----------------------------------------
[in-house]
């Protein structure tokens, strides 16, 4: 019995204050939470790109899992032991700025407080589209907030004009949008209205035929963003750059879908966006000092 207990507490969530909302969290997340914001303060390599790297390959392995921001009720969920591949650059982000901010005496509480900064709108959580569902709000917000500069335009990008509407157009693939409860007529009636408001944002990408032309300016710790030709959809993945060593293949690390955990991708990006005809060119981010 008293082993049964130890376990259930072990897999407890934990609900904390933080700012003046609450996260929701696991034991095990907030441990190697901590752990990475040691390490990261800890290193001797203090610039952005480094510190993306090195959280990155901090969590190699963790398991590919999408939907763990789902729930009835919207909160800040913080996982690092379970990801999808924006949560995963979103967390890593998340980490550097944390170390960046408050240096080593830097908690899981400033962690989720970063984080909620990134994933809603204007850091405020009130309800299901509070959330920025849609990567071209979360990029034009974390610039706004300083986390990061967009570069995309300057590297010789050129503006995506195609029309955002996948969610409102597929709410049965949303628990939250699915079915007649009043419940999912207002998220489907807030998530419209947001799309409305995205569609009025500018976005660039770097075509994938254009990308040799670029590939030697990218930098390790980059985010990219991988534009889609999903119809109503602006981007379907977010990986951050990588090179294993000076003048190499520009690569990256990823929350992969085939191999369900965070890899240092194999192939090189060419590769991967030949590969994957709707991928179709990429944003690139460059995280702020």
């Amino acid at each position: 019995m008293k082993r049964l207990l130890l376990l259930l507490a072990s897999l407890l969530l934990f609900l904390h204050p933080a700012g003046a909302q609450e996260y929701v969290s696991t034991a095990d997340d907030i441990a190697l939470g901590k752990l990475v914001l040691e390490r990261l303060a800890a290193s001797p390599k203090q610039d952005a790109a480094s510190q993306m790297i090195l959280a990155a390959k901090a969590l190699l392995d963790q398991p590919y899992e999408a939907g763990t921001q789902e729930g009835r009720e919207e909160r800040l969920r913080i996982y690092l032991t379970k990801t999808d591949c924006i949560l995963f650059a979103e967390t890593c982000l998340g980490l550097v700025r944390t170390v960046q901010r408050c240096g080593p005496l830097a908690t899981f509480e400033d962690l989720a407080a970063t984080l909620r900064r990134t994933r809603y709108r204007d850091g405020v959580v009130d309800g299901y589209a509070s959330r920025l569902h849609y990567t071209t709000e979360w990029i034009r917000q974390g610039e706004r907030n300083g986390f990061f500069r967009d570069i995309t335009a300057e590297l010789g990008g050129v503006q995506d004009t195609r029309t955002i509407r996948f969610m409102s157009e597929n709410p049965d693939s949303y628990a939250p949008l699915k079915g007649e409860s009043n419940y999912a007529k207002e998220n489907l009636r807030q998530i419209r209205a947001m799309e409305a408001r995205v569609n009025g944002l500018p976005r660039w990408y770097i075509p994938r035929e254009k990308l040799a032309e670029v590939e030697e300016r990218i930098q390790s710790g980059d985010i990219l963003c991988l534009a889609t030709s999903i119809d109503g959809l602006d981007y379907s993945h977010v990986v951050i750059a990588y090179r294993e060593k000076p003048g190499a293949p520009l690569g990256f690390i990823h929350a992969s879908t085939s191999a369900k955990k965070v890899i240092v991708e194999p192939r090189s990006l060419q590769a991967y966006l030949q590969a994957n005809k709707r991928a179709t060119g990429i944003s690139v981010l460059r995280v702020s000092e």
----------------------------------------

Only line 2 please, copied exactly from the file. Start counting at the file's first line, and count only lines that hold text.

């Protein structure tokens, strides 16, 4: 019995204050939470790109899992032991700025407080589209907030004009949008209205035929963003750059879908966006000092 207990507490969530909302969290997340914001303060390599790297390959392995921001009720969920591949650059982000901010005496509480900064709108959580569902709000917000500069335009990008509407157009693939409860007529009636408001944002990408032309300016710790030709959809993945060593293949690390955990991708990006005809060119981010 008293082993049964130890376990259930072990897999407890934990609900904390933080700012003046609450996260929701696991034991095990907030441990190697901590752990990475040691390490990261800890290193001797203090610039952005480094510190993306090195959280990155901090969590190699963790398991590919999408939907763990789902729930009835919207909160800040913080996982690092379970990801999808924006949560995963979103967390890593998340980490550097944390170390960046408050240096080593830097908690899981400033962690989720970063984080909620990134994933809603204007850091405020009130309800299901509070959330920025849609990567071209979360990029034009974390610039706004300083986390990061967009570069995309300057590297010789050129503006995506195609029309955002996948969610409102597929709410049965949303628990939250699915079915007649009043419940999912207002998220489907807030998530419209947001799309409305995205569609009025500018976005660039770097075509994938254009990308040799670029590939030697990218930098390790980059985010990219991988534009889609999903119809109503602006981007379907977010990986951050990588090179294993000076003048190499520009690569990256990823929350992969085939191999369900965070890899240092194999192939090189060419590769991967030949590969994957709707991928179709990429944003690139460059995280702020």